Behind the curtains


Takeru Hayashi

The “Almost, Maine” production included numerous technical aspects to put on the show.

Diamond Hollins, Staff Reporter

Though the cast may be all that is seen from the audience perspective, these individuals make up a small portion of those involved in putting on a play.

Technical Director Benjamin Norman is directing his first play at the university, “Almost, Maine,” which is scheduled to show Nov. 13-16 at 7:30 p.m. in the Vonnie Borden Theatre.

Norman shared his feelings on the process of putting on the “Almost, Maine” play.

“It has been a rewarding process collaborating with so many of our students,” said Norman. “Not only is the entire cast made up of our student population from all different majors and classifications, freshman to graduate student, but I have also had the opportunity to work with student designers and technicians.”

Norman explained some challenging aspects of putting on the play.

“The most difficult aspect of this production would be creating a safe space for dangerous work,” said Norman. “We created a nurturing and supportive environment where performers could feel safe to take risks in the rehearsal process to see where it would lead the character development and scene. This is not an easy task, but everyone involved understood that by developing that trust it would lead to better storytelling and thus a more engaging show for our audience.”

Shirley Mier, a senior general studies major, worked on many of the processes behind the scenes as the prop designer for “Almost, Maine.”

“As a properties designer, I sort of fill in the gaps between costumes and set dressings,” said Mier. “So if a character has a book they have to use on stage or if a character uses a cane to walk with, that would fall under what I am responsible for. Basically, anything the actors have to pick up and use. If it’s part of the set or part of a costume, that’s a different element of design.”

Students are involved in numerous aspects in the production of the play such as Kaelen Novak, a senior biological sciences major who worked on costume design.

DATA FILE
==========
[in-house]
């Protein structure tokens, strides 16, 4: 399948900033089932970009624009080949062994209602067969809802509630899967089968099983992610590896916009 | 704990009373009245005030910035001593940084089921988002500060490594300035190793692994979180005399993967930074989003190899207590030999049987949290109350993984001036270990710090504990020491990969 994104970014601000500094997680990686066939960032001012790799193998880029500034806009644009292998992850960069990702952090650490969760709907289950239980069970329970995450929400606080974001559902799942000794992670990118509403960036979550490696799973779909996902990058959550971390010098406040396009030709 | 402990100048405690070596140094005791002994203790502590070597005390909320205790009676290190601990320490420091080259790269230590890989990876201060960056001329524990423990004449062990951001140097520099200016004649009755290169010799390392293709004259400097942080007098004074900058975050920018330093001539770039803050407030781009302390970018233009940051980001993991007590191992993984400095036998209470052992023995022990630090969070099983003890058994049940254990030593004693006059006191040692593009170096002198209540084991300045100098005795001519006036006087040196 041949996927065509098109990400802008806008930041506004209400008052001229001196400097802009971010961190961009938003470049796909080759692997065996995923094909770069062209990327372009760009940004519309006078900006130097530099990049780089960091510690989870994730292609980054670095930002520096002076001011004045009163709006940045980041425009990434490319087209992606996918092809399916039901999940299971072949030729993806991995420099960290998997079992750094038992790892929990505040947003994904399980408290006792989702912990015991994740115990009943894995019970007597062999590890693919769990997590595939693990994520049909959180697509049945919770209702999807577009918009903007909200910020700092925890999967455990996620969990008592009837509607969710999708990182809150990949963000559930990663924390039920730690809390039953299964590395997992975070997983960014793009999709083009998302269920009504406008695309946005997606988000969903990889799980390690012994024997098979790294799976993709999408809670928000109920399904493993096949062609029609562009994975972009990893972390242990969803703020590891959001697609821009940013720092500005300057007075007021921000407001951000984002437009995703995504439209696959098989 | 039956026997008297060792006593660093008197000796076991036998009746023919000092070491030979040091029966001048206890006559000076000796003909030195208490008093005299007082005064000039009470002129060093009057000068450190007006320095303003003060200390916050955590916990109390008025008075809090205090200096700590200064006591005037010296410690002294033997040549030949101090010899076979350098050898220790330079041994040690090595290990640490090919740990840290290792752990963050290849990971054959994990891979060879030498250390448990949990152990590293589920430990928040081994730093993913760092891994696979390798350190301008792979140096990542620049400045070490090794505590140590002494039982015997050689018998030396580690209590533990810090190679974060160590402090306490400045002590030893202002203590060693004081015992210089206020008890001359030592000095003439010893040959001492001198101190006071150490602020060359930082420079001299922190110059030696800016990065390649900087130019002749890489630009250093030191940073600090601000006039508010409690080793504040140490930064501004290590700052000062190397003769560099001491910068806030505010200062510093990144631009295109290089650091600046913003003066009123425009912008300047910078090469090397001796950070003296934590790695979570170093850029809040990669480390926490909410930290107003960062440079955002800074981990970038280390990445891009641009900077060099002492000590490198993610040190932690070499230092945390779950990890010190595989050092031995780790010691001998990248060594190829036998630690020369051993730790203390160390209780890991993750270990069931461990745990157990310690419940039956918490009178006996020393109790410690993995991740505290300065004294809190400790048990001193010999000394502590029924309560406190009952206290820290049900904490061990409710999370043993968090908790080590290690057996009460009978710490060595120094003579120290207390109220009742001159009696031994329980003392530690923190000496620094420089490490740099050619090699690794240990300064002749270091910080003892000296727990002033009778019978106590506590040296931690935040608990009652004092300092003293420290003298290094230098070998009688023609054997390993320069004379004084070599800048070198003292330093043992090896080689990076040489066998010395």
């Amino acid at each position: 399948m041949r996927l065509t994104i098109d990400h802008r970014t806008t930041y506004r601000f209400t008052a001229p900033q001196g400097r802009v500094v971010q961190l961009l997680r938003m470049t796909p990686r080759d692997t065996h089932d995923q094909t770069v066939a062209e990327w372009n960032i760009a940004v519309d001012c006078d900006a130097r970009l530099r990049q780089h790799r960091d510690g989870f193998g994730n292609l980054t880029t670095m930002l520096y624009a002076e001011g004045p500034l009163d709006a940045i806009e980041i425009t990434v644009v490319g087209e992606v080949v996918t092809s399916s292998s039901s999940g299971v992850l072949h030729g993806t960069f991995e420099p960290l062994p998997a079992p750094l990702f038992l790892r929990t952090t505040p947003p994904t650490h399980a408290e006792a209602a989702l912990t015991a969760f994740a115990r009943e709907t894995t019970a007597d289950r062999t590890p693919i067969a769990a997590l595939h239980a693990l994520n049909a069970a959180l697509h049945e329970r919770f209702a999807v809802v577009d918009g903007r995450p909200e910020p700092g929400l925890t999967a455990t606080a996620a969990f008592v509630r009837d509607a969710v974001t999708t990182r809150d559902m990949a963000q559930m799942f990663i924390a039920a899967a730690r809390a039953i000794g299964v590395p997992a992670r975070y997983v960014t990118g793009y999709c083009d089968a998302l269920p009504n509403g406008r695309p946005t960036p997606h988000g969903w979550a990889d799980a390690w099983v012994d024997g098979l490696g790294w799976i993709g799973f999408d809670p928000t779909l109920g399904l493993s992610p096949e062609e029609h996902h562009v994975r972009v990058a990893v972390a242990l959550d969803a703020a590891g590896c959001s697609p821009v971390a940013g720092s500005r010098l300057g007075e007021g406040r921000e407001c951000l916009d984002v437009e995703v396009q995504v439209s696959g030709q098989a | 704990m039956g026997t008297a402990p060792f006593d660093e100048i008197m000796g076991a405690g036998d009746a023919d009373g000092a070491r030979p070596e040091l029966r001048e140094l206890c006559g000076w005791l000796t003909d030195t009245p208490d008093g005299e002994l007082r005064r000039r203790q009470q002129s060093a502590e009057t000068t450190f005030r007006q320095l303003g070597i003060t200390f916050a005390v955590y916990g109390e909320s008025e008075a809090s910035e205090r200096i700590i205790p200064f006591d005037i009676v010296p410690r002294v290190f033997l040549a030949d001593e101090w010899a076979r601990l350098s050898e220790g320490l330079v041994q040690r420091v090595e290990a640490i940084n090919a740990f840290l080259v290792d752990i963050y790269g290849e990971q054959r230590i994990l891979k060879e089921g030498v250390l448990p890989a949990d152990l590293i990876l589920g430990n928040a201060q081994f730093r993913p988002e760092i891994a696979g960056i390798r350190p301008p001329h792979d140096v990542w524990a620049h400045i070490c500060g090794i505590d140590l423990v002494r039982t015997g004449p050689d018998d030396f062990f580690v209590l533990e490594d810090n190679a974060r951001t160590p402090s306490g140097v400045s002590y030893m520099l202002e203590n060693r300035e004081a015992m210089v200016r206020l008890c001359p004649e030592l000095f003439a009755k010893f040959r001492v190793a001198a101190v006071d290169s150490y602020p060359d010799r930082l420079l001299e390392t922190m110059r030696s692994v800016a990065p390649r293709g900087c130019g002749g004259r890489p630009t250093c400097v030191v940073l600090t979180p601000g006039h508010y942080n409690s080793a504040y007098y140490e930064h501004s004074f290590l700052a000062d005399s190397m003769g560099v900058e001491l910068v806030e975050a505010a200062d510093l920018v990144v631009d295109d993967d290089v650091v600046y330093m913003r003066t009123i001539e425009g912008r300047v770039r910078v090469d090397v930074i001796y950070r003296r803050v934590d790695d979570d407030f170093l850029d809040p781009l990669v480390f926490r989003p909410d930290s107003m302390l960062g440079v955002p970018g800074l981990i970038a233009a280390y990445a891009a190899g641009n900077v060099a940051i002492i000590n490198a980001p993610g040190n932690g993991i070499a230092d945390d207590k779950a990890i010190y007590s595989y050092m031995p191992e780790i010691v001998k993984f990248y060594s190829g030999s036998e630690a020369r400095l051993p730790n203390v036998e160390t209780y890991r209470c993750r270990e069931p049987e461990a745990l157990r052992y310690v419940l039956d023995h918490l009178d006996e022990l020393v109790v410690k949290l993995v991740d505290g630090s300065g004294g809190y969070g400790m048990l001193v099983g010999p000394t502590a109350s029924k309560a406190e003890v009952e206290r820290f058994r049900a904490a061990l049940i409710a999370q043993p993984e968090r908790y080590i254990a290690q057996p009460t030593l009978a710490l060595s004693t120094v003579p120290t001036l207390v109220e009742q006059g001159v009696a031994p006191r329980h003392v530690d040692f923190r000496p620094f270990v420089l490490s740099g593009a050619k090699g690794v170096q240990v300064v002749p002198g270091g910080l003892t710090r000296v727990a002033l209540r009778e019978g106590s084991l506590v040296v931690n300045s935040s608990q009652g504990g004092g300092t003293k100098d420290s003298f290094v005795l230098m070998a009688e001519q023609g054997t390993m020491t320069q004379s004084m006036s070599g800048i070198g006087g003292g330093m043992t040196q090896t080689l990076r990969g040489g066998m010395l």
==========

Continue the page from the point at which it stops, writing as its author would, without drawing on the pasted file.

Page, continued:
“For this production, the hardest part was getting all the pieces together and organized for every character,” said Novak. “In all, there are 21 separate characters in the show, each of which needs a different costume composed of many layers to emulate what someone would wear in rural Maine in the middle of winter. The sheer amount of clothing gets overwhelming if you don’t have a clear plan, a design and a list of what you are looking for each character.”

The nuances of the play interested Novak throughout the production.

“My favorite part of designing this show was finding ways to make each character different and designing not only for what the character reveals through their dialogue but also some of the backstory only mentioned in the stage directions or briefly in a conversation,” said Novak. “Being able to do this on so many varied characters was very interesting.”

According to Mier, prop design is imperative in building an immersive world for the audience to experience.

“Anything that characters interact with while onstage has to be believable, recognizable, safe and consistent with the overall vision of the world these characters exist in,” said Mier.

Mier feels that the property designing aspect of the production is sometimes overlooked.

“I feel that properties are something that people who don’t know very much about theatre arts can easily overlook,” said Mier. “It can be hard to visualize who actually makes that portion of the production happen and what exactly their job is. I’ve been working on prototypes of props, writing different lists of props, and generally organizing my duties to the production since June. All in all, the technical side of production generally takes longer than what most people would expect.”